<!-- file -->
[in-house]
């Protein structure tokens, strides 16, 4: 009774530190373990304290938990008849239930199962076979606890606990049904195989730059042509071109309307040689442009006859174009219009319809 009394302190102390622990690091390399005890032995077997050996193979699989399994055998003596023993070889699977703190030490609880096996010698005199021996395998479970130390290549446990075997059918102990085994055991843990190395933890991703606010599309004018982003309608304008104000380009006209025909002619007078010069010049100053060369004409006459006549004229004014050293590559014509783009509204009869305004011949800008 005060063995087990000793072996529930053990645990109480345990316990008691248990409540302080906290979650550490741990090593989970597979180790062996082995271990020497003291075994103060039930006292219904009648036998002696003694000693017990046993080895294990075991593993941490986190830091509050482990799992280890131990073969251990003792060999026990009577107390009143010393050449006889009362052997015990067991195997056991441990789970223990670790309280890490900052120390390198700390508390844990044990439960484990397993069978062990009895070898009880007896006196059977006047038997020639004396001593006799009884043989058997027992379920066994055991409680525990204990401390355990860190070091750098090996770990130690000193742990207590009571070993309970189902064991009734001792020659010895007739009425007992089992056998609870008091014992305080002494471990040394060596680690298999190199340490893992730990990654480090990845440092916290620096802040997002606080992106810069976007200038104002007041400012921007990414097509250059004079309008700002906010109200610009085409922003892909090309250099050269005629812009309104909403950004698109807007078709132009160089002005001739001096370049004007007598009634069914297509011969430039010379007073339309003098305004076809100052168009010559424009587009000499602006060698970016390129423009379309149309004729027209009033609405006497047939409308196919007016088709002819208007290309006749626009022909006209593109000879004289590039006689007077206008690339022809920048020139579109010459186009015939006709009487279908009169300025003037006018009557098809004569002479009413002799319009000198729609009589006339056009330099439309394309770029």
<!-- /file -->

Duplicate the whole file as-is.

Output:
[in-house]
């Protein structure tokens, strides 16, 4: 009774530190373990304290938990008849239930199962076979606890606990049904195989730059042509071109309307040689442009006859174009219009319809 009394302190102390622990690091390399005890032995077997050996193979699989399994055998003596023993070889699977703190030490609880096996010698005199021996395998479970130390290549446990075997059918102990085994055991843990190395933890991703606010599309004018982003309608304008104000380009006209025909002619007078010069010049100053060369004409006459006549004229004014050293590559014509783009509204009869305004011949800008 005060063995087990000793072996529930053990645990109480345990316990008691248990409540302080906290979650550490741990090593989970597979180790062996082995271990020497003291075994103060039930006292219904009648036998002696003694000693017990046993080895294990075991593993941490986190830091509050482990799992280890131990073969251990003792060999026990009577107390009143010393050449006889009362052997015990067991195997056991441990789970223990670790309280890490900052120390390198700390508390844990044990439960484990397993069978062990009895070898009880007896006196059977006047038997020639004396001593006799009884043989058997027992379920066994055991409680525990204990401390355990860190070091750098090996770990130690000193742990207590009571070993309970189902064991009734001792020659010895007739009425007992089992056998609870008091014992305080002494471990040394060596680690298999190199340490893992730990990654480090990845440092916290620096802040997002606080992106810069976007200038104002007041400012921007990414097509250059004079309008700002906010109200610009085409922003892909090309250099050269005629812009309104909403950004698109807007078709132009160089002005001739001096370049004007007598009634069914297509011969430039010379007073339309003098305004076809100052168009010559424009587009000499602006060698970016390129423009379309149309004729027209009033609405006497047939409308196919007016088709002819208007290309006749626009022909006209593109000879004289590039006689007077206008690339022809920048020139579109010459186009015939006709009487279908009169300025003037006018009557098809004569002479009413002799319009000198729609009589006339056009330099439309394309770029």